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The last live collaboration between Opera Rara and the London Philharmonic Orchestra under David Parry (none is listed for next season, although Elder and the OAE will be pairing up with Opera Rara) brought an enthusiastic nearly-full house for what is, in fact, not a particularly rare Rossini opera.

Rating: 4 out of 5 stars

With two Southbank performances in recent years – both Mark Elder and the OAE and Chelsea Opera (with Nelly Miricioiu) – and, in 1995, Graham Vick’s brooding Glyndebourne staging (with like Elder’s QEH performance, Anna Caterina Antonacci in the title role, well worth catching on DVD), it was perhaps an odd choice. But Jeremy Commons’ programme note pointed out why Opera Rara would be interested, as Ermione was an extraordinary flop for Rossini. The première took place in Naples on 27 March 1819, exactly 190 years and one day before this particular performance, but there was a complete news blackout about how it was received. It’s a bit of a mystery, especially when we now regard it as Rossini at his most daring and experimental.

Some members on stage were the same as at Glyndebourne – notably London Philharmonic principals Robert Hill (clarinet), John Price (bassoon) and, returning as guest principal, Celia Chambers (flute) as well as tenor Paul Nilon who was Vick’s Attalo, now stepping up to the role of Pirro (Pyrrhus). This concert performance honoured exits and entrances though no costumes, so there was a semblance of stage drama, although not without its hazards, as when Carmen Giannattasio’s Ermione got her foot caught in her dress on one exit.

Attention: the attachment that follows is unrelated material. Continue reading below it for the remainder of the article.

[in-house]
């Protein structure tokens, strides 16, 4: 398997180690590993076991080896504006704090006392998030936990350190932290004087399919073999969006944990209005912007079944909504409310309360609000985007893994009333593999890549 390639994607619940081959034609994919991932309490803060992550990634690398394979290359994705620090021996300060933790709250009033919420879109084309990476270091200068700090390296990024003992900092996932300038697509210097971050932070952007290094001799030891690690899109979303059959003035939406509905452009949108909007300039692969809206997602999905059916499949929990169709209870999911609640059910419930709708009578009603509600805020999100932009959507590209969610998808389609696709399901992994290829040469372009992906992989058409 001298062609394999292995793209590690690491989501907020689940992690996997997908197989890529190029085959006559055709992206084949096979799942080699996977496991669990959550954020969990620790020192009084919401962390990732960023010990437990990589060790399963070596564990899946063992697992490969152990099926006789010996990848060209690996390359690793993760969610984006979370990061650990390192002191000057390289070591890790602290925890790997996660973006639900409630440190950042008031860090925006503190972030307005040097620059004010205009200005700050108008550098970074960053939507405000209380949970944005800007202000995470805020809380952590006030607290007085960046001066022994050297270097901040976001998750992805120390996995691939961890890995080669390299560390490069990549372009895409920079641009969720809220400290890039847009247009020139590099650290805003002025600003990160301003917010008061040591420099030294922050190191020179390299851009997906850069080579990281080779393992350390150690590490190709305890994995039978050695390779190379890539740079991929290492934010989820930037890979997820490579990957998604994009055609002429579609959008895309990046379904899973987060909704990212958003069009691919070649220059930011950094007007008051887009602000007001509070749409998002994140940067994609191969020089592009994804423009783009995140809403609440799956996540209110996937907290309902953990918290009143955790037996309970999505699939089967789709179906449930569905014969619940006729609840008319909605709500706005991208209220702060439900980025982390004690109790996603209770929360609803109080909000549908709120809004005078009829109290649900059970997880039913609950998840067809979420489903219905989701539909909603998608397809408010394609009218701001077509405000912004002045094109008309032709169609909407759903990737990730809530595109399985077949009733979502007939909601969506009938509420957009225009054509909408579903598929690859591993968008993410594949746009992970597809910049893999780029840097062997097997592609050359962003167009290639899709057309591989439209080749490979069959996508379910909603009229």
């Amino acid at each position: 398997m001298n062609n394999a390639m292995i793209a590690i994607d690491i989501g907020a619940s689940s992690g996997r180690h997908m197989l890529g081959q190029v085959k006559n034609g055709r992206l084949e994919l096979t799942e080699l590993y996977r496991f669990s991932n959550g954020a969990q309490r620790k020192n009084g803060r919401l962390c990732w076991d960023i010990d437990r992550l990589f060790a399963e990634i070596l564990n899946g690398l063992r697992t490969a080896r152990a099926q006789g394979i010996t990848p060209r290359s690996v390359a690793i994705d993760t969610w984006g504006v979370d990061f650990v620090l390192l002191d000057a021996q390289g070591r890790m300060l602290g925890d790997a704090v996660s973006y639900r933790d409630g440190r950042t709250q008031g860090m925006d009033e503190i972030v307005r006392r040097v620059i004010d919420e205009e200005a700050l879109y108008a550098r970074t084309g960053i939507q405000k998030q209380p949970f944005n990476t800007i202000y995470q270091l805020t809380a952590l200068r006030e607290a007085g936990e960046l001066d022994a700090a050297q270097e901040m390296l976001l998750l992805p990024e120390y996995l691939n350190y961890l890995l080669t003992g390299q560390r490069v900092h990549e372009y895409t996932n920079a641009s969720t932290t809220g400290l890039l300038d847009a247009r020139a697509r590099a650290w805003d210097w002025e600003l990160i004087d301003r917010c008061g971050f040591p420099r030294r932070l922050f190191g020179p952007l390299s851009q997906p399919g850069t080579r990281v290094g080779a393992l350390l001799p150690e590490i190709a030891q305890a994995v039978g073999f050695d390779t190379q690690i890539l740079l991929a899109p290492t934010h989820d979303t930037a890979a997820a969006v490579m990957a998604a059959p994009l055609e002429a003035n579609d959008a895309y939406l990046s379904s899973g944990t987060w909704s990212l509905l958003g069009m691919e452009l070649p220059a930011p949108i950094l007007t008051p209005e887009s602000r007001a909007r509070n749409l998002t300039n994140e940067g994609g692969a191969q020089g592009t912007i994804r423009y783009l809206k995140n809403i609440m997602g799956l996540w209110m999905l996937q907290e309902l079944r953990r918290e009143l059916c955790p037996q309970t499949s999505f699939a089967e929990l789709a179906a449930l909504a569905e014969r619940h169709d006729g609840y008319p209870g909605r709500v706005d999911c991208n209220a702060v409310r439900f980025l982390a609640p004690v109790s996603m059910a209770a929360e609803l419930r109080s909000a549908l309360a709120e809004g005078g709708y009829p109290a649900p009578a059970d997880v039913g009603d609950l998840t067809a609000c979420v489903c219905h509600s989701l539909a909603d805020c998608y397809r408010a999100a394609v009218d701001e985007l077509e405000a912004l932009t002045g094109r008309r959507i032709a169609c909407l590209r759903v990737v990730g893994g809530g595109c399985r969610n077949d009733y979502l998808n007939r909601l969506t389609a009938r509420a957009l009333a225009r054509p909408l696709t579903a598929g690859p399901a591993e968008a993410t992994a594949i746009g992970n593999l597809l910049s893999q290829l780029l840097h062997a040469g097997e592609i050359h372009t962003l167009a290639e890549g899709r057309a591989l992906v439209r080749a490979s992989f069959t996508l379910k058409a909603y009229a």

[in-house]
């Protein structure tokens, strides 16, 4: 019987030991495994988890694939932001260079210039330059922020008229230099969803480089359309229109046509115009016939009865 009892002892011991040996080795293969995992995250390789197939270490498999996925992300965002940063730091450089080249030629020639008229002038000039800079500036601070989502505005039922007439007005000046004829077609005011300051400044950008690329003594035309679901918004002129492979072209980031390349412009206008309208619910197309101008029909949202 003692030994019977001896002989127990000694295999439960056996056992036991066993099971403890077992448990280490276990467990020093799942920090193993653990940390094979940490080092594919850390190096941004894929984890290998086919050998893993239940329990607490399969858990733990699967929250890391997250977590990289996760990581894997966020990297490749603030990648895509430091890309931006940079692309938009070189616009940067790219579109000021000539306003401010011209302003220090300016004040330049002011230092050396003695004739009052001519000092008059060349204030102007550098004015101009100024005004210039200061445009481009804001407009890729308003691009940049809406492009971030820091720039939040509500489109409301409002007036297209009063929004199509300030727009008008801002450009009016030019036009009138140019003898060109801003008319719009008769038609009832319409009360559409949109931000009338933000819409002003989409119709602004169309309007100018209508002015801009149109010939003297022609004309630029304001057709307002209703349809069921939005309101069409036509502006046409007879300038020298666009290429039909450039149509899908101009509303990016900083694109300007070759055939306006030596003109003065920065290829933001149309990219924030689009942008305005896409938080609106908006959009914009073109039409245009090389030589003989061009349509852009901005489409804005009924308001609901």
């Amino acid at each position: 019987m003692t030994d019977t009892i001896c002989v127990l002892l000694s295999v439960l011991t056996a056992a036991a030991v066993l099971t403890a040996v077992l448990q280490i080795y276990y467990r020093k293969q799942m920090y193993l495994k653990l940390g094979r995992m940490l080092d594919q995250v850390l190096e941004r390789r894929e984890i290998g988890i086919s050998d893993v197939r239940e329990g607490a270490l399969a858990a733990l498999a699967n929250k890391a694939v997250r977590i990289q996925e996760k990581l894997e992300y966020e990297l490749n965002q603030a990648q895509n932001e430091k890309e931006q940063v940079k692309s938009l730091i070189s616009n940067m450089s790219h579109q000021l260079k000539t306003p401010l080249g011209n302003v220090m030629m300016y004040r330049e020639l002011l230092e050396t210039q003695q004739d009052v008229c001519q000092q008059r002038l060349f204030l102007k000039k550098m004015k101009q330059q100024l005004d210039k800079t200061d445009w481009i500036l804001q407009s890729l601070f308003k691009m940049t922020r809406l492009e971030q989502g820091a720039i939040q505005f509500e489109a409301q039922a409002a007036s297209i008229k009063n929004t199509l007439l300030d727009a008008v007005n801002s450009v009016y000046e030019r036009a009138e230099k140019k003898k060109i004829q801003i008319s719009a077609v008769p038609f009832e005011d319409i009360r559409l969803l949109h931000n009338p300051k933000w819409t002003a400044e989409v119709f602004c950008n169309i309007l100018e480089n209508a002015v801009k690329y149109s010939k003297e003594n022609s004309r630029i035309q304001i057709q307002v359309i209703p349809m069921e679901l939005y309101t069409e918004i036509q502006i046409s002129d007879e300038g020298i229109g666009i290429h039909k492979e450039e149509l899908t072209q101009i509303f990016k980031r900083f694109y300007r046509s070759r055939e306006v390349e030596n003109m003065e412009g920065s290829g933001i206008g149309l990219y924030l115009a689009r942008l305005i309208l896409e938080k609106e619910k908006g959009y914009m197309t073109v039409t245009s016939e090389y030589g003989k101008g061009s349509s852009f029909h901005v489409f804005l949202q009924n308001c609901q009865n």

From the sombre, choral overture – the male prisoners of Troy bemoaning their plight –this is Rossini in high seriousness. Not that light dotted rhythms are banished, but they are used to counterpoint the tragic situation of two ladies torn by duty and love. Patricia Bardon’s Andromaca is desperate to save her and Trojan hero Hector’s son Astyanax by agreeing to marry Pirro, while Ermione, who loves Pirro, seeks her revenge by persuading Colin Lee’s Oreste to kill him.

In a series of amazing duos, trios and larger ensembles Rossini bends operatic form to his will. With four tenors and no baritone the vocal forces are unusual, and with Oreste and Pirro rising to a tenor’s highest notes, it must be hard to cast. Here Lee was especially successful, particularly in his duo with his friend Pilade (a very impressive Bülent Bezdüz).

Ultimately, it is the ladies that share the limelight – with Rossini switching from Racine’s focus (Andromaque, his titular role is) to Ermione – so the dark finale is her anguish at Oreste having carried out her plea to kill Pirro. As he gets dragged off by the Greeks pursued by the furies (and with another murder to his name), Giannattasio’s Ermione was left to her own demons.

While not achieving the highest dramatic intensity as at Glyndebourne, and with the orchestra sometimes too loud, Rossini’s extraordinary invention did shine clear in Parry’s hands, showing Ermione for what it is: a minor masterpiece.

Ermione is based on Racine’s cool distillation of Greek legend, Andromaque, which shortly comes to London in Racine’s original French Alexandrine couplets, given by Cheek by Jowl as part of bite09.

- Nick Breckenfield

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